Thoughts of smoking can creep in and throw you off balance if you're not prepared for them. Perhaps one of the biggest reasons people break down and light up that first cigarette is due to junkie thinking.
How to defeat those tempting thoughts of smoking just one cigarette?
Understanding how your mind tries to negotiate while withdrawing from nicotine addiction is an important first step. Most, if not all of the newly quit experience those urges to give in and smoke, especially during the first few months. Addiction doesn't let go without throwing some mental chatter and bargaining our way.
'A good way to think of thoughts of smoking is that "El Nico" is dying. Smoking urges are him struggling to get you to feed him. The longer he goes without being fed, the dimmer his voice will get. He will eventually starve to death. As he gets weaker, the strength he is losing is being transferred to you. You are gaining strength each time you are successful at not smoking. If you were to light up, El Nico would smile his evil smile and say, "I tricked her into feeding me, so now I'm gonna be in charge again!" Don't let this happen.'
Think of that mental chatter about smoking as a sign of the healing taking place within you, because that is what it is. Thoughts of smoking come with the territory early on in cessation, but will fade away with time.
Below is a list of common rationalizations smokers fall prey to. Chances are you'll identify with some of them. Stay ahead of the game by arming yourself with knowledge, and preserve the freedom you've working so hard to achieve.
Common Rationalizations for Smoking
Rationalization: I'm under a lot of stress, and smoking relaxes me.
Response: Your body is used to nicotine, so you naturally feel more relaxed when you give your body a substance upon which it has grown dependent. But that is addiction, not true stress relief. While early cessation can cause stress, most ex-smokers feel much less nervous just a few weeks after quitting.
Rationalization: Smoking makes me more effective in my work.
Response: Trouble concentrating can be a short-term symptom of quitting, but smoking actually deprives your brain of oxygen. You'll likely think more clearly once the smokescreen of nicotine addiction is gone.
Rationalization: I've already cut down to a safe level.
Response: Cutting down is a good first step, but it's important to know that there is no such thing as a safe level of smoking. Cigarettes are literally brimming with toxins you'd never get near, let alone inhale into your lungs if you were not addicted to nicotine. To date, researchers have uncovered upwards of 7000 chemical compounds in cigarette smoke, including 250 poisonous chemicals and 70 that cause cancer.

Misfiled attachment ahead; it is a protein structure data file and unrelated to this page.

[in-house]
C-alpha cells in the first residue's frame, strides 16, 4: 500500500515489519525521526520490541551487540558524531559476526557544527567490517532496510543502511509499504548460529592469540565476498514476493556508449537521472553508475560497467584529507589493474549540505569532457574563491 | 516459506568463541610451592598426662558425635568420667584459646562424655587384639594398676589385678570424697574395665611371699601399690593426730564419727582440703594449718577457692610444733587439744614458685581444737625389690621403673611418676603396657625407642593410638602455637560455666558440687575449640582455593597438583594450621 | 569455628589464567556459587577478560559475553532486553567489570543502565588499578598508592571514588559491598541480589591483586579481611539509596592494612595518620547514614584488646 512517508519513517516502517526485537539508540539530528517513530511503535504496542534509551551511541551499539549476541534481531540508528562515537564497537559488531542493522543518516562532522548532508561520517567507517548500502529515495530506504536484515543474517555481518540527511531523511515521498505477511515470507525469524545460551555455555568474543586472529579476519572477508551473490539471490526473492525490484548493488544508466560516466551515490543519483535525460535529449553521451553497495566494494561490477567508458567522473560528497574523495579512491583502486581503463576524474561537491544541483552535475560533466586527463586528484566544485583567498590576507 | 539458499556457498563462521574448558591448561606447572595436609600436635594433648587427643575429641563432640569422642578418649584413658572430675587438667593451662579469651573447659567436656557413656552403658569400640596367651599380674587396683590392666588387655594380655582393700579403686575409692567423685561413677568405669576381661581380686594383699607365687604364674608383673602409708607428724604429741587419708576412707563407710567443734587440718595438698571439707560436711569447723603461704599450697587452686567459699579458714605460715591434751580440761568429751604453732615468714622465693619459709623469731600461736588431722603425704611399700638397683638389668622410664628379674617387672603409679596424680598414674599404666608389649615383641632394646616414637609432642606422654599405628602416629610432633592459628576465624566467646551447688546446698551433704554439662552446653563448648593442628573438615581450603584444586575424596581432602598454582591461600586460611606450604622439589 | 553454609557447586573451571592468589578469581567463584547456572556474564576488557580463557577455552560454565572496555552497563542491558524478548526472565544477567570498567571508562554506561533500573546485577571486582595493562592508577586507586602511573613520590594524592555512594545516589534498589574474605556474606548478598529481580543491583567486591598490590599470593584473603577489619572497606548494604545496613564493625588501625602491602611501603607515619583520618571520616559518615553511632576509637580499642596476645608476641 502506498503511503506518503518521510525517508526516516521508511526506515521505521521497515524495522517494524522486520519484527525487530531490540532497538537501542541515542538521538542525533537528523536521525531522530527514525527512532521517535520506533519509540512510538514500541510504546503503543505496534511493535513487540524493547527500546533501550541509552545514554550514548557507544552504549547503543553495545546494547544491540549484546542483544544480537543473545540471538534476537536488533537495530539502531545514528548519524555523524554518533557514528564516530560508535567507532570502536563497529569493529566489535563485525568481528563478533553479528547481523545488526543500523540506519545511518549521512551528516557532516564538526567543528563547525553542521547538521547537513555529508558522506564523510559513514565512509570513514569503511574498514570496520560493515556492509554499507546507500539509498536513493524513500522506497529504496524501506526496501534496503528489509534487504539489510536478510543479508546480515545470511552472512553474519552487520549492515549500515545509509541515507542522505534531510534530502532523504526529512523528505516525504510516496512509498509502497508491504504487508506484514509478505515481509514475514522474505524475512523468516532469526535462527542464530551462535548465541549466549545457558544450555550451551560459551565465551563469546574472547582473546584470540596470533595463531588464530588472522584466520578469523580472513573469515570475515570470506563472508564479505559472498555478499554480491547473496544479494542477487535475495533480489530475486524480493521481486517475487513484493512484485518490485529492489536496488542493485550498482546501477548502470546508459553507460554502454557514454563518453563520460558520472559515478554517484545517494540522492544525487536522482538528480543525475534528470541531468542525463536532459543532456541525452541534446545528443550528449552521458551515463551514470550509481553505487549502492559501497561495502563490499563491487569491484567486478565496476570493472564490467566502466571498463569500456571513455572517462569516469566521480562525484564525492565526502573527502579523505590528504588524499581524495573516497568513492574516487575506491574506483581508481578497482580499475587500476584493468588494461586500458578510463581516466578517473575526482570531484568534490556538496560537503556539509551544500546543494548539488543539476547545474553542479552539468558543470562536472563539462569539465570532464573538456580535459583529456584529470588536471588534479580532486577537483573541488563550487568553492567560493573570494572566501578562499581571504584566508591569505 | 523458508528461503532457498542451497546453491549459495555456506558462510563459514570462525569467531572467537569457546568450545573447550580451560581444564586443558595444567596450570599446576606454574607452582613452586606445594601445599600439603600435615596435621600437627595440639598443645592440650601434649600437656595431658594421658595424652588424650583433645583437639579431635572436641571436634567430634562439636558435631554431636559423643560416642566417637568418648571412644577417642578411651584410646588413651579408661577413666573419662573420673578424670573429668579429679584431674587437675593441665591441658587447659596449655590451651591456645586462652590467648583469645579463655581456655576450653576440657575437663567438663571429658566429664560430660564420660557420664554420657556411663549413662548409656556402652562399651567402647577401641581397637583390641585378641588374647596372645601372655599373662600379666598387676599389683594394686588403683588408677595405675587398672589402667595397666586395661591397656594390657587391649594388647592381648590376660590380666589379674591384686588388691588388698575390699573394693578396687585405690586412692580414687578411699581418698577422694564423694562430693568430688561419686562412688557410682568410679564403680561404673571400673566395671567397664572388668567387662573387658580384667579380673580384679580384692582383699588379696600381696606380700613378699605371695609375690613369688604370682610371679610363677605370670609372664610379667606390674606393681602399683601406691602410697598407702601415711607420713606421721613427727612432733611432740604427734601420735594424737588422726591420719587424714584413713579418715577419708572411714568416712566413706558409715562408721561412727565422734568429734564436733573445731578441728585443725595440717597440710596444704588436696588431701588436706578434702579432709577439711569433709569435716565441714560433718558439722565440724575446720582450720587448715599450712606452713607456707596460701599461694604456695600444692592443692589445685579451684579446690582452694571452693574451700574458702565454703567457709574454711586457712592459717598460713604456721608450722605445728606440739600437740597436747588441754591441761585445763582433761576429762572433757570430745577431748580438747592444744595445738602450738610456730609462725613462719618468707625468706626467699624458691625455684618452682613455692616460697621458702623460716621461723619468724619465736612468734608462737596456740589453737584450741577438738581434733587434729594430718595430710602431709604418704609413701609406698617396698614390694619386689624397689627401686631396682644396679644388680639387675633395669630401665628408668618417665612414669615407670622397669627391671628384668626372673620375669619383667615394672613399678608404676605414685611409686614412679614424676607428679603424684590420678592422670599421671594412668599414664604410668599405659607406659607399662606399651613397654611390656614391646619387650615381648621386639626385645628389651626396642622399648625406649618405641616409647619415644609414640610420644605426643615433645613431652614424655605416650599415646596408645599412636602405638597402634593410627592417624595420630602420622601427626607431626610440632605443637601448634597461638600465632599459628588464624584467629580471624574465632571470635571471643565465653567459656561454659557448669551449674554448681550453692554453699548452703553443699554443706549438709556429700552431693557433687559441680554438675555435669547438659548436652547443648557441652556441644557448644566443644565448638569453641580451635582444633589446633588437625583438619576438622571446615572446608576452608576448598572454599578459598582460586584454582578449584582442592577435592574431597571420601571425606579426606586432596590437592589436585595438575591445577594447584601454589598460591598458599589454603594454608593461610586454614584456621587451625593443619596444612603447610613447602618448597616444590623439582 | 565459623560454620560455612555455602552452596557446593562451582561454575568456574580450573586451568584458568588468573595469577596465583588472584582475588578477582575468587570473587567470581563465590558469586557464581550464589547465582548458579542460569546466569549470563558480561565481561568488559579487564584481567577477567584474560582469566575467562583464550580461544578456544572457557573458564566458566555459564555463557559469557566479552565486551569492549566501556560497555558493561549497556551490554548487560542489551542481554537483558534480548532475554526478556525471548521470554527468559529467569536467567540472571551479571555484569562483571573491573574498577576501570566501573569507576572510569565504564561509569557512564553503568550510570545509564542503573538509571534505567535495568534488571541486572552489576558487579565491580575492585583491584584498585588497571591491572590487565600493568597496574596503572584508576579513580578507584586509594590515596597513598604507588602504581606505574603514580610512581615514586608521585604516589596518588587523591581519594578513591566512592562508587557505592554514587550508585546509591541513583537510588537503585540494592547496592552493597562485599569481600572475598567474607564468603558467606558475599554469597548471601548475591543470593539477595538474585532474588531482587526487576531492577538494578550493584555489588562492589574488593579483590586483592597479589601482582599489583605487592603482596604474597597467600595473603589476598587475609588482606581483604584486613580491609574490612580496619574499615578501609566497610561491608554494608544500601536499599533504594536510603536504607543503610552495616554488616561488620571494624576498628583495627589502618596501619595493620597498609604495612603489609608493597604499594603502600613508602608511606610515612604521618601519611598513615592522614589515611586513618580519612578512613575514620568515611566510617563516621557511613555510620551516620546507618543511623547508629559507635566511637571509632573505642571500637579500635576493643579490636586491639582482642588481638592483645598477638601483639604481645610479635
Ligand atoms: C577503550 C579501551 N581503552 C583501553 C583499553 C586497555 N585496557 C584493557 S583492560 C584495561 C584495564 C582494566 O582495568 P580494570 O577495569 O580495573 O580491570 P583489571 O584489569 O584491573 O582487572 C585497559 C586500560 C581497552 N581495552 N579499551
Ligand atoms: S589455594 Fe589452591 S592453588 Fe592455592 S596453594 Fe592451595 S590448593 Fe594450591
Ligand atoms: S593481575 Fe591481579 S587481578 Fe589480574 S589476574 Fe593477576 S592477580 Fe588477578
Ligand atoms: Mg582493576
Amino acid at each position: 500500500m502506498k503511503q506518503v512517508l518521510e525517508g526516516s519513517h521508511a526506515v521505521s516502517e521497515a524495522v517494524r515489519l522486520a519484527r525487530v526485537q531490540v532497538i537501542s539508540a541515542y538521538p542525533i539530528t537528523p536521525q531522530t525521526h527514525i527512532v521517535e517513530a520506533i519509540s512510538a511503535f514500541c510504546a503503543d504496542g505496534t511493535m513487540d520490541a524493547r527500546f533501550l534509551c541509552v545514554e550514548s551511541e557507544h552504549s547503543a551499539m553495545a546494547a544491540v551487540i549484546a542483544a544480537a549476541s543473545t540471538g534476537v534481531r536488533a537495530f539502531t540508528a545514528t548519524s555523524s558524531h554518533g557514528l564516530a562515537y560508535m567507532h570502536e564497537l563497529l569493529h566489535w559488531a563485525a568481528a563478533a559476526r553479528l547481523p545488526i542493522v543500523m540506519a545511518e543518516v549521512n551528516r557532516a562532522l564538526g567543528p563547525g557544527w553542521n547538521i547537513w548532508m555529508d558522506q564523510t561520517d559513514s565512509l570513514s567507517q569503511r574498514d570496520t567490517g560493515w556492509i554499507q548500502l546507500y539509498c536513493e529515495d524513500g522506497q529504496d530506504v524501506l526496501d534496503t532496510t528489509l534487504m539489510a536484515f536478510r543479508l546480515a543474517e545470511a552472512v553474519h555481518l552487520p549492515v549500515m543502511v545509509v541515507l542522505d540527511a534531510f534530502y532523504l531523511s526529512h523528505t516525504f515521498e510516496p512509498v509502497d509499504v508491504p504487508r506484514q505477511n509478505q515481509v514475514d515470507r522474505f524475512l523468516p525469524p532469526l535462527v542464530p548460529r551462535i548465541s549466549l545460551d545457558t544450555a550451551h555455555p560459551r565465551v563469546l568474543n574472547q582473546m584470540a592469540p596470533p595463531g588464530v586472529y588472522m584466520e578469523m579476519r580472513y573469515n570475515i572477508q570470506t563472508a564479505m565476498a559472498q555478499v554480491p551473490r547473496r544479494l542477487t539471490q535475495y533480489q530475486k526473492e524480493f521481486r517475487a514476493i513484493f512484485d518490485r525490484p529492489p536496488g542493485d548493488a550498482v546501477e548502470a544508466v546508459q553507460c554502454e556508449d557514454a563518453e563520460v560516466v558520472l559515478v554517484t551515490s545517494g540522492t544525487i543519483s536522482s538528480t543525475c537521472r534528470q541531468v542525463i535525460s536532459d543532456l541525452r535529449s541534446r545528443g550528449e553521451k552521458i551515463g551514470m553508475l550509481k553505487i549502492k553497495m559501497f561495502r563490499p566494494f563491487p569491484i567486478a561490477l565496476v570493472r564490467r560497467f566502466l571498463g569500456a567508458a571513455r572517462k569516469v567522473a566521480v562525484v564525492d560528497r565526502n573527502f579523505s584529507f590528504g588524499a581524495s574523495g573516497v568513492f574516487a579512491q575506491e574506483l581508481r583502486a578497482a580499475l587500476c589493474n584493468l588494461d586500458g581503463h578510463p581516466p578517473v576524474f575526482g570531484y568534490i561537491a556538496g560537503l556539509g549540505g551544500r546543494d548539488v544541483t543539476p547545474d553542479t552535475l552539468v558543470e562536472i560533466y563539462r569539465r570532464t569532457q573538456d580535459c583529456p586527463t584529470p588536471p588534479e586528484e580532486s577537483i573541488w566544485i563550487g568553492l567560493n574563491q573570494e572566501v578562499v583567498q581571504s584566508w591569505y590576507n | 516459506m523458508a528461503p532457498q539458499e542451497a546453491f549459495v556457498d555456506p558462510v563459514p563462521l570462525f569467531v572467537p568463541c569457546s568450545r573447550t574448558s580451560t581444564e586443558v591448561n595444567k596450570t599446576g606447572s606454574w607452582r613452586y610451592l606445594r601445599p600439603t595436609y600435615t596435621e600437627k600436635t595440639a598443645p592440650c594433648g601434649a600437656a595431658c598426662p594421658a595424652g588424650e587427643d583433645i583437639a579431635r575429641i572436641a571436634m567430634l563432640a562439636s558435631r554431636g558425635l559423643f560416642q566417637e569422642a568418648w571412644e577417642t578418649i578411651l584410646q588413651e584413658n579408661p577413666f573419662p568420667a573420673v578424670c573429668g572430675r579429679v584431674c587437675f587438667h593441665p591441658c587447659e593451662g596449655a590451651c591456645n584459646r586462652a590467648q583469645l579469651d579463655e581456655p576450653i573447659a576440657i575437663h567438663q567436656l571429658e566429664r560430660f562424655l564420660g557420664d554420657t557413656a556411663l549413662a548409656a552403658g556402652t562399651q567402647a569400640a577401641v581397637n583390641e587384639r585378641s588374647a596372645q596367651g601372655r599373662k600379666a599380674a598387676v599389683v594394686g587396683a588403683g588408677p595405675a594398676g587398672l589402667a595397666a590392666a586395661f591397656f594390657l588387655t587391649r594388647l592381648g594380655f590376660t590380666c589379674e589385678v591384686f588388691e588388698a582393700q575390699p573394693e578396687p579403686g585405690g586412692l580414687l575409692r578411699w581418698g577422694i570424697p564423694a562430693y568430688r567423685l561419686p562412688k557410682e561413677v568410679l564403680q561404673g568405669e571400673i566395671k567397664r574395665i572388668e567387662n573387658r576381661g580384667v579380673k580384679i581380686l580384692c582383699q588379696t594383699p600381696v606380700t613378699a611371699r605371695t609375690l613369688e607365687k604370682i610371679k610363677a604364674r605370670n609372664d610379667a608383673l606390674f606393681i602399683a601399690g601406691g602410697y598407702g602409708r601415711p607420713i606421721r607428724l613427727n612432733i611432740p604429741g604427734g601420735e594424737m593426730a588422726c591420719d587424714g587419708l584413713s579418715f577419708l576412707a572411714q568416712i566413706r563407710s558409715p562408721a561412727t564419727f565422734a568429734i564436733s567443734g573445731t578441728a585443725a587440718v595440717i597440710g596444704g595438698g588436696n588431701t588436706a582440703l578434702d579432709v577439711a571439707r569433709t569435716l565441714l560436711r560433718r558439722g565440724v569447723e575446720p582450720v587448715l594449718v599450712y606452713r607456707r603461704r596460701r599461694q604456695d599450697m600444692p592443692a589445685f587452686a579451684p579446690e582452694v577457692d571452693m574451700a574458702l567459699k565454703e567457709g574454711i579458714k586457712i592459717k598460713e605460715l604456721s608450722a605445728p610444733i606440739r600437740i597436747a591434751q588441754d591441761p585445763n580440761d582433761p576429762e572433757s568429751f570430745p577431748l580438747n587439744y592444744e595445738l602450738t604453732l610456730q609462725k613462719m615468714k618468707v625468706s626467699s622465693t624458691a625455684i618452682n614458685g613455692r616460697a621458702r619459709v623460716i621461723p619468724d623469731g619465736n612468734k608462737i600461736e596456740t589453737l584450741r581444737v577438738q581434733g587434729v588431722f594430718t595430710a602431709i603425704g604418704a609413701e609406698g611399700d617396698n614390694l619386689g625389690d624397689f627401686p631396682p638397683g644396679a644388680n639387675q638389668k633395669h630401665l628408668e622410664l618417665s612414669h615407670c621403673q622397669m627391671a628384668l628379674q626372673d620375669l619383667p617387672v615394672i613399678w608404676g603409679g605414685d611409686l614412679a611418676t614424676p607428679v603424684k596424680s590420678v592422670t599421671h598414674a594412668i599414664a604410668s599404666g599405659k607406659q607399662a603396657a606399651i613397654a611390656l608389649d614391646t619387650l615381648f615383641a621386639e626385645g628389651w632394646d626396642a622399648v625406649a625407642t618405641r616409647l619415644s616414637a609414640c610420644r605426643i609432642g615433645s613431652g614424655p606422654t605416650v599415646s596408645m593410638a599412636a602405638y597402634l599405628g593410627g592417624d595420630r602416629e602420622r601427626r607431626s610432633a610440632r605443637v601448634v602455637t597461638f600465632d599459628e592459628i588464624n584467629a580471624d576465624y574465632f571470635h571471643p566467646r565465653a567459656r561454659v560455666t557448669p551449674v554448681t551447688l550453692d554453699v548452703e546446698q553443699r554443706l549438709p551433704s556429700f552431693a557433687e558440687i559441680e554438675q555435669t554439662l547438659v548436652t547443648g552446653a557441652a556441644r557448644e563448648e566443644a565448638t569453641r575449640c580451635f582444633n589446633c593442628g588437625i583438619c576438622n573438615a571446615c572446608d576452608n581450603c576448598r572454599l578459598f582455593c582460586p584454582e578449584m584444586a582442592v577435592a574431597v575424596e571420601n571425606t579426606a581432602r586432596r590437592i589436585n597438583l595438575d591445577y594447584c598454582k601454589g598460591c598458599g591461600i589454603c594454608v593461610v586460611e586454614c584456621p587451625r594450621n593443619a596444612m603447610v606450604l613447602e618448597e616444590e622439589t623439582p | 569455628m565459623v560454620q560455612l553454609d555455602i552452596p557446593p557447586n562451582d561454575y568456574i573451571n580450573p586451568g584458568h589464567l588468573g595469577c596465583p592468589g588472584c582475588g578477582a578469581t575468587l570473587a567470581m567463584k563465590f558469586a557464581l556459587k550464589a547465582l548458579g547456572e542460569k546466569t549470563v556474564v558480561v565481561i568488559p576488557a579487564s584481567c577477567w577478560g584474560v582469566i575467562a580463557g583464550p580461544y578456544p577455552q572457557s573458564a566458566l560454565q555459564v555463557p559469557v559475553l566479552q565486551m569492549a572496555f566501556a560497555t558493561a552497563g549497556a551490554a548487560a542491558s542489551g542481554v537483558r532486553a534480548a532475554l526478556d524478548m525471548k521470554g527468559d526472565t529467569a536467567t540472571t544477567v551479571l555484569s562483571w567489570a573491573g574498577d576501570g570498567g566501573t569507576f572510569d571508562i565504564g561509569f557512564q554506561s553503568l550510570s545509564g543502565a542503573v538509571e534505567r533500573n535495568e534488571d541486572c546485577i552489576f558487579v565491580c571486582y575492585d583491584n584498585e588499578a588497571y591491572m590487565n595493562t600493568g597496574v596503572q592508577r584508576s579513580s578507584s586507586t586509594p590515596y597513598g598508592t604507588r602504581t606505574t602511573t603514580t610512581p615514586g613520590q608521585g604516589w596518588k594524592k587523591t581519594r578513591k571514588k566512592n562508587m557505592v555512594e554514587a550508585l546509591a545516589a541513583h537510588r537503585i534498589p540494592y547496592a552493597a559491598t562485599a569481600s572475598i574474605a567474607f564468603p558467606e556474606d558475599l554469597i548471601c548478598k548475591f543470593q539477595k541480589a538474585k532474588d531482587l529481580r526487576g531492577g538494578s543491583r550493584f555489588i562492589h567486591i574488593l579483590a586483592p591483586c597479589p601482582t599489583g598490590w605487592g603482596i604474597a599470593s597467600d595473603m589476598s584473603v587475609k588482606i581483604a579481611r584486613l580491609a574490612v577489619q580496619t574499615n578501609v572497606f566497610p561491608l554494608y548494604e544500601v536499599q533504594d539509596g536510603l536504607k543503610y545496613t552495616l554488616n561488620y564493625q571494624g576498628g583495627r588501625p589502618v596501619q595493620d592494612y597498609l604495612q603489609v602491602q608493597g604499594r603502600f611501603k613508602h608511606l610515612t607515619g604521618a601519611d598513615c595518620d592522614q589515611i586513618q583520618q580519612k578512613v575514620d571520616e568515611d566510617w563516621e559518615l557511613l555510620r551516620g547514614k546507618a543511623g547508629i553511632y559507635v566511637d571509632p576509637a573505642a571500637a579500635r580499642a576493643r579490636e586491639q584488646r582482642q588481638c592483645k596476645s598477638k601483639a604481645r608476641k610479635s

Rationalization: It's too hard to quit. I don't have the willpower.
Response: Quitting tobacco is hard, but with education and support, you can make it a lasting reality in your life. More than 3 million Americans quit smoking every year. If you've had failed quit attempts in your past, remember that most people have to try more than once. Keep at it - the freedom you're after is outstanding and worth every bit of work it takes to achieve.
Rationalization: I'm worried about gaining weight.
Response: Initially, smoking cessation might cause a slight weight gain of 5 to 10 lbs due to metabolic changes. If you are eating and exercising as you were before quitting though, the extra weight should come back off within a few months. There are things you can do to help keep your weight stable as you move through recovery from nicotine addiction.
Rationalization: I don't know what to do with my hands.
Response: That's a common complaint among ex-smokers. We spent a lot of time with a cigarette in our hand, and we feel that void when we first quit. Make a list of activities you can pick up at a moment's notice when the urge to smoke hits and makes you feel fidgety. Disrupting the thoughts going through your mind by changing your activity will help you overcome this feeling. Take a look at this list of 101 Things to Do Instead of Smoking, compiled by ex-smokers for ideas.
Rationalization: Sometimes I have an almost irresistible urge to have a cigarette.
Response: Early on, cravings to smoke are intense. Our minds are working overtime trying to convince us to give in and have just one cigarette. We spent years learning to cope with everything from hunger to anger by lighting up, and when we quit, it can feel like triggers to smoke are hitting us nonstop.
Learn to decipher the urges as they come and you will be able to respond with what your body needs. If you're hungry, have a snack or a meal. If the trigger is caused by fatigue, take a nap or go to bed. Angry? Deal with the issue rather than lighting up. The longer you practice this technique, the easier it will get to understand the messages behind the urge to smoke. With time, cravings will lesson until they're gone altogether.
Rationalization: I blew it. I smoked a cigarette.
Response: Smoking one or a few cigarettes doesn't mean you've "blown it." It does mean that you need to strengthen your resolve to quit and stay close to your support network. You have what it takes to be a successful quitter. Be patient and keep at it!
Adapted from Clinical Opportunities for Smoking Intervention-A Guide for the Busy Physician. National Heart, Lung and Blood Institute. NIH Pub. No. 86-2178.